“If thy brother shall trespass against thee, go and tell him his fault1 between thee and him alone. If he shall hear thee, thou hast gained thy brother.” For, since He had used vehement language against them that cause offense, and on every hand had moved them to fear; in order that the offended might not in this way on the other hand become supine. neither supposing all to be cast upon others, should be led on to another vice, soften in themselves, and desiring to be humored in everything, and run upon the shoal of pride; seest thou how He again checks them also, and commands the telling of the faults to be between the two alone, lest by the testimony of the many he should render his accusation heavier, and the other, become excited to opposition, should continue incorrigible. Wherefore He saith, “Between thee and him alone,” and, “If he shall hear thee, thou hast gained thy brother.” What is, “If he shall hear thee?” If he shall condemn himself, if he shall be persuaded that he has done wrong. “Thou hast gained thy brother.” He did not say, Thou hast a sufficient revenge, but, “Thou hast gained thy brother,” to show that there is a common loss from the enmity. For He said not, “He hath gained himself only,” but, “thou too hast gained him,” whereby He showed that both the one and the other were losers before this, the one of his brother, the other of his own salvation. This, when He sat on the mount also, He advised; at one time bringing him who has given the pain to him that had been pained, and saying, “Be reconciled to thy brother,”2 and at another commanding him that had been wronged to forgive his neighbor. For He taught men to say, “Forgive us our debts, like as we forgive our debtors.”3 But here He is devising another mode. For not him that gave the pain, doth He now call upon,4 but him that was pained He brings to this one. For because this who hath done the wrong would not easily come to make excuse, out of shame, and confusion of face, He draws that other to him, and not merely so, but in such way as also to correct what hath been done. And He saith not, “Accuse,” nor “Charge him,” nor “Demand satisfaction, and an account,” by. “Tell him of his fault,”5 saith He. For he is held in a kind of stupor through anger and shame with which he is intoxicated; and thou, who art in health, must go thy way to him that is ill, and make the tribunal private, and the remedy such as may be readily received. For to say, “Tell him of his fault,” is nothing else than “Remind him of his errors” tell him what thou hast suffered at his hand, which very thing, if it be done as it ought, is the part of one making excuse for him, and drawing him over earnestly to a reconciliation. What then, if he should disobey, and be disposed to abide in hardness? “Take with thyself yet one or two, that in the mouth of two witnesses every word may be established.”6 For the more he is shameless, and bold, the more ought we to be active for his cure, not in anger and indignation. For the physician in like manner, when he sees the malady obstinate, doth not give up nor grow impatient, but then makes the more preparation; which He commands us to do in this case too. For since thou appearedst to be too weak alone, make thyself more powerful by this addition. For surely the two are sufficient to convict him that hath sinned. Seest thou how He seeketh not the good of him that hath been pained only, but of him also that hath given the pain. For the person injured is this one who is taken captive by his passion, he it is that is diseased, and weak, and infirm. Wherefore He often sends the other to this one, now alone, and now with others; butif he continue in it, even with the church. For, “Tell it,” saith He, “to the Church.”7 For if He were seeking this one’s advantage only, He would not have commanded to pardon, seventy times seven, one repenting. He would not so often have set so many over him to correct his passion; but if he had remained incorrigible after the first conference would have let him be; but now once, and twice, and thrice, He commands to attempt his cure, and now alone and now with two, now with more. Wherefore, with respect to them that are without He saith no such thing, but, “If any one smite thee,” He saith, “on thy right cheek, turn to him the other also,”8 but here not in such wise. For what Paul meaneth, saying, “What have I to do to judge them also that are without?”9 but the brethren he commands both to tell of their faults, and to avoid them, and to cut them off, not being obedient, that they may be ashamed; this Himself also doeth here, making these laws about the brethren; and He sets three10 over him for teachers and judges, to teach him the things that are done at the time of his drunkenness. For though it be himself that hath said and done all those unreasonable things, yet he will need others to teach him this, like as the drunken man. For anger and sin is a more frantic thing11 than any drunkenness, and puts the soul in greater distraction. Who, for instance, was wiser than David? Yet for all that, when he had sinned he perceived it not, his lust keeping in subjection all his reasoning powers, and like some smoke filling his soul. Therefore he stood in need of a lantern from the prophet, and of words calling to his mind what he had done. Wherefore here also He brings these to him that hath sinned, to reason with him about the things he had done. 2. But for what reason doth He command this one to tell him of his fault, and not another? Because this man he would endure more quietly, this, who hath been wronged, who hath been pained, who hath been despitefully used. For one doth not bear in. the same way being told by another of one’s fault concerning him that hath been insulted, as by the insulted person himself, especially when this person is alone convicting him. For when he who should demand justice against him, even this one appears to be caring for his salvation, this will have more power than anything in the world to shame him. Seest thou how this is done not for the sake of just punishment, but of amendment? Therefore He doth not at once command to take with him the two, but when himself hath failed; and not even then doth He send forth a multitude against him; but makes the addition no further than two, or even one; but when he has contemned these too, then and not till then He brings him out to the church. So much earnestness doth He show, that our neighbor’s sins be not exposed by us. And indeed He might have commanded this from the first, but that this might not be, He did not command it, but after a first and second admonition He appoints this. But what is, “In the mouth of two or three witnesses every word shall be established?” Thou hast a sufficient testimony. His meaning is, that thou hast done all thy part, that thou hast left undone none of the things which it pertained to thee to do. “But if he shall neglect to hear them also, tell it to the church,” that is, to the rulers of it; “but if he neglect to hear the church, let him be to thee as an heathen man and a publican.” For after this such a one is incurably diseased. But mark thou, I pray thee, how everywhere He putteth the publican for an example of the greatest wickedness. For above too He saith, “Do not even the publicans the same?”12 And further on again, “Even the publicans and the harlots shall go before you into the Kingdom of Heaven,”13 that is, they who are utterly reprobated and condemned. Let them hearken, who are rushing upon unjust gains, who are counting up usuries upon usuries. But why did He set him with these? To soothe the person wronged, and to alarm him. Is this only then the punishment? Nay, but hear also what follows. “Whatsoever ye shall bind on earth shall be bound in Heaven.”14 And He did not say to the ruler of the church, “Bind such a man,” but, “If thou bind,” committing the whole matter to the person himself, who is aggrieved, and the bonds abide indissoluble. Therefore he will suffer the utmost ills; but not he wh
o hath brought him to account is to blame, but he who hath not been willing to be persuaded. Seest thou how He hath bound him down with twofold constraint, both by the vengeance here, and by the punishment hereafter? But these things hath He threatened, that these circumstances may not arise, but that fearing, at once the being cast out of the church, and the danger from the bond, and the being bound in Heaven, he may become more gentle. And knowing these things, if not at the beginning, at any rate in the multitude of the tribunals he will put off his anger. Wherefore, I tell you, He hath set over him a first, and a second, and a third court,15 so that though he should neglect to hear the first, he may yield to the second; and even if he should reject that, he may fear the third; and though he should make no account of this, he may be dismayed at the vengeance to come, and at the sentence and judgment to proceed from God. “And again I say unto you, that if two of you shall agree on earth as touching anything that they shall ask, it shall be done for them of my Father which is in Heaven. For where two or three are gathered together in my name, there am I in the midst of them.”16 Seest thou how by another motive also He puts down our enmities, and takes away our petty dissensions,17 and draws us one to another, and this not from the punishment only which hath been mentioned, but also from the good things which spring from charity? For having denounced those threats against contentiousness, He putteth here the great rewards of concord, if at least they who are of one accord do even prevail with the Father, as touching the things they ask, and have Christ in the midst of them. “Are there then indeed nowhere two of one accord?” Nay, in many places, perchance even everywhere. “How then do they not obtain all things?” Because many are causes of their failing. For either they often ask things inexpedient. And why marvellest thou, if this is the case with some others, whereas it was so even with Paul, when he heard. “My grace is sufficient for thee; for my strength is perfected in weakness.”18 Or they are unworthy to be reckoned with them that heard these words, and contribute not their own part, but He seeks for such as are like them; therefore He saith “of you,” of the virtuous, of them that show forth an angelic rule of life.19 Or they pray against them that have aggrieved them, seeking for redress and vengeance; and this kind of thing is forbidden, for, “Pray,” saith He, “for your enemies.”20 Or having sins unrepented they ask mercy, which thing it is impossible to receive, not only if themselves ask it, but although others having much confidence towards God entreat for them, like as even Jeremiah praying for the Jews did hear, “Pray not thou for this people, because I will not hear thee.”21 But if all things are there, and thou ask things expedient, and contribute all thine own part, and exhibit an apostolical life, and have concord and love towards thy neighbor, thou wilt obtain on thy entreaty; for the Lord is loving towards man. 3. Then because He had said, “Of my Father,” in order that He might show that it is Himself thatgiveth, and not He who begat Him only, He added, “For wheresoever two or three are gathered together in my name, there am I in the midst of them.” What then? are there not two or three gathered together in His name? There are indeed, but rarely. For not merely of the assembling doth He speak, neither this doth He require only; but most surely, as I said before also, the rest of virtue too together with this, and besides, even this itself He requires with great strictness. For what He saith is like this, “If any holds me the principal ground of his love to his neighbors, I will be with Him, if he be a virtuous man in other respects.” But now we see the more part having other motives of friendship. For one loves, because he is loved, another because he hath been honored, a third because such a one has been useful to him in some other worldly matter, a fourth for some other like cause; but for Christ’s sake it is a difficult thing to find any one loving his neighbor sincerely, and as he ought to love him. For the more part are bound one to another by their worldly affairs. But Paul did not love thus, but for Christ’s sake; wherefore even when not loved in such wise as he loved, he did not cease his love, because he had planted a strong root of his affection; but not so our present state, but on inquiry we shall find with most men anything likely to produce friendship rather than this. And if any one bestowed on me power in so great a multitude to make this inquiry, I would show the more part bound one to another by worldly motives. And this is evident from the causes that work enmity. For because they are bound one to another by these temporal22 motives, therefore they are neither fervent towards one another, nor constant, but insult, and loss of money, and envy, and love of vainglory, and every such thing coming upon them, severs the love-tie. For it finds not the root spiritual. Since if indeed it were such, no worldly thing would dissolve things spiritual. For love for Christ’s sake is firm, and not to be broken, and impregnable, and nothing can tear it asunder; not calumnies, not dangers, not death, no other thing of this kind. For though he suffer ten thousand things, who thus loves; looking to the ground of his love, he will not desist. For he who loves because of being loved, should he meet with anything painful, puts an end to his love; but he who is bound by this, will never desist. Wherefore Paul also said, “Charity never faileth.”23 For what hast thou to say? That when honored he insults? that receiving benefits he was minded to slay thee? But even this works upon thee to love more, if thou lovest for Christ’s sake. For what things are in the rest subversive of love, these here become apt to produce it. How? First, because such a one is to thee a cause of rewards; secondly, because he that is so disposed stands in need of more succor, and much attention. Therefore I say, he who thus loves inquires not about race, nor country, nor wealth, nor his love to himself, nor any other such matter, but though he be hated, though he be insulted, though he be slain, continues to love, having as a sufficient ground for love, Christ; wherefore also he stands steadfast, firm, not to be overthrown, looking unto Him. For Christ too so loved his enemies, having loved the obstinate, the injurious, the blasphemers, them that hated Him, them that would not so much as see Him; them that were preferring wood and stones to Him, and with the highest love beyond which one cannot find another. “For greater love hath no man than this,” He saith, “that one lay down his life for his friends.”24 And those even that crucified Him, and acted in so many instances with contumely against Him, see how He continues to treat with kindness. For even to His Father He speaks for them, saying, “Forgive them, for they know not what they do.”25 And He sent His disciples moreover, after these things, unto them. This love then let us also imitate, unto this let us look, that being followers of Christ, we may attain both unto the good things here, and unto those to come, by the grace and love towards man of our Lord Jesus Christ, to whom be glory and might world without end. Amen. 1 [The form of the Greek verb here is peculiar to the text of the Homily R. V., “sin,” for “trespass.”—R.] 2 Lit. “reprove” or “convict him.” 3 Mt 5,24. [But The citation is fuller “If thou art standing by the altar and rememberest that thy brother hath aught against thee, go away, he reconciled,” etc.—R.] 4 Mt 6,12. 5 [Supplied by translator.] 6 Or, “Convict him.” 7 Mt 18,16. [The words “or three” are omitted in the Homily here, but not below. In both cases the form of the verb is changed.—R.] 8 Mt 18,17. 9 Mt 5,39. 10 1Co 5,12. 11 [Oxford edition, “these,” misprint, since the Greek word is trei`”.—R.] 12 ejkstatikwvteron). 13 Mt 5,46. 14 Mt 21,31. 15 Mt 18,18. [R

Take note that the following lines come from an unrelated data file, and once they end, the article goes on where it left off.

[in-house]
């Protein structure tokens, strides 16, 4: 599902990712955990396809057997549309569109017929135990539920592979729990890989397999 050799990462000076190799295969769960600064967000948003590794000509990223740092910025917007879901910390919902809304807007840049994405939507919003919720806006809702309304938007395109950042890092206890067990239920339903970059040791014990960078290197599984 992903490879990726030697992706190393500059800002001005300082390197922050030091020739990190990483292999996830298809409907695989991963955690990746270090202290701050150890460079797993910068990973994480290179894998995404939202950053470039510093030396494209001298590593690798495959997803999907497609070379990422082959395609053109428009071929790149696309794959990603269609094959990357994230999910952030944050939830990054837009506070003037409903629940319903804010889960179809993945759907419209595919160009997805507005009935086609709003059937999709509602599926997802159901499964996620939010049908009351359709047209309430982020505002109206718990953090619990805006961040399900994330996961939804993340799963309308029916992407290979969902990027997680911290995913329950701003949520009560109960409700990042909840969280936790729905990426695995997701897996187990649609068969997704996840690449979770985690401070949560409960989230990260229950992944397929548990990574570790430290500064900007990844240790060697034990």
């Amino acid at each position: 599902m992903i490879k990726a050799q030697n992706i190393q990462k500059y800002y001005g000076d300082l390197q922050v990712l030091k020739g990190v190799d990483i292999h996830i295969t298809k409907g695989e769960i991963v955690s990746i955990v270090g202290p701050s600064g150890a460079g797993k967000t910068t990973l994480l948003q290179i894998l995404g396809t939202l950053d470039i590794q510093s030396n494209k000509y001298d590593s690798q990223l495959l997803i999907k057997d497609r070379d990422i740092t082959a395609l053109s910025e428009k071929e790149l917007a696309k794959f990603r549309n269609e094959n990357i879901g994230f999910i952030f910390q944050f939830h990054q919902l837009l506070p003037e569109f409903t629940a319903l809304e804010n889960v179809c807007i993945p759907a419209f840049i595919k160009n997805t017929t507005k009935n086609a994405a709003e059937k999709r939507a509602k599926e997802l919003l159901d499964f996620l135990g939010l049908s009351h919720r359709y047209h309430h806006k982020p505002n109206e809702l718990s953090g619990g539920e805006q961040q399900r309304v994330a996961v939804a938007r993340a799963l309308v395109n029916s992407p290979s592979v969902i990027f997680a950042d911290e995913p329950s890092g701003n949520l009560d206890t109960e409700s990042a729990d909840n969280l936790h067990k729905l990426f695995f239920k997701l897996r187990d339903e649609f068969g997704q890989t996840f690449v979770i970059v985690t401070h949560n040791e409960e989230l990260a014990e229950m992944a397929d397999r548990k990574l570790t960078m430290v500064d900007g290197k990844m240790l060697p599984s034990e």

. V., “What things soever,” etc. But the singular pronoun is substituted in the text of the Homily.—R.] 16 [A clause is omitted here, “and doth out straightway cut him off.”—R.] 17 Mt 18,19-20. 18 mikroyciva”). 19 2Co 12,9. [R. V.,“for my power is made perfect in weakness.”—R.] 20 politeivan). 21 Mt 5,44. 22 Jr 11,14. 23 ejpikhrwn). 24 1Co 13,8. [R. V., “Love never faileth.” The Greek word Is rendered “love” throughout this part of the Homily.—R.] 25 Lc 23,34.